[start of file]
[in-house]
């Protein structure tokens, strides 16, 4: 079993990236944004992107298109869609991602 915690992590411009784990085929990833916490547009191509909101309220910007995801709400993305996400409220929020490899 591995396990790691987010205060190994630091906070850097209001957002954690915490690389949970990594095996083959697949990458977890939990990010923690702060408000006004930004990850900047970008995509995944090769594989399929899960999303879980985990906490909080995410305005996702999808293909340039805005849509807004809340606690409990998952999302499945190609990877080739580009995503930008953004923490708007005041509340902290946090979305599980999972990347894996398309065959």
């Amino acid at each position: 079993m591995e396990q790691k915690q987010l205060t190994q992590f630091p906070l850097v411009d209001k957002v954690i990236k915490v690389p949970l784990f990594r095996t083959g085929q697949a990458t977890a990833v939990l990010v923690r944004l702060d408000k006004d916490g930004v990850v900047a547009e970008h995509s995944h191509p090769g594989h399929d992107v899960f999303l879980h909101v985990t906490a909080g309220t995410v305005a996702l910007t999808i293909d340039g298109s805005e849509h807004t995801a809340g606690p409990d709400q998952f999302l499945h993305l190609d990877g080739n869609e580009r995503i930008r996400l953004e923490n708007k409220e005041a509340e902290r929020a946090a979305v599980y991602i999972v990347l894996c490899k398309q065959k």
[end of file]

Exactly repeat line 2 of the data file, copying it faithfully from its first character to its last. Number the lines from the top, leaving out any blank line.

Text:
């Protein structure tokens, strides 16, 4: 079993990236944004992107298109869609991602 915690992590411009784990085929990833916490547009191509909101309220910007995801709400993305996400409220929020490899 591995396990790691987010205060190994630091906070850097209001957002954690915490690389949970990594095996083959697949990458977890939990990010923690702060408000006004930004990850900047970008995509995944090769594989399929899960999303879980985990906490909080995410305005996702999808293909340039805005849509807004809340606690409990998952999302499945190609990877080739580009995503930008953004923490708007005041509340902290946090979305599980999972990347894996398309065959």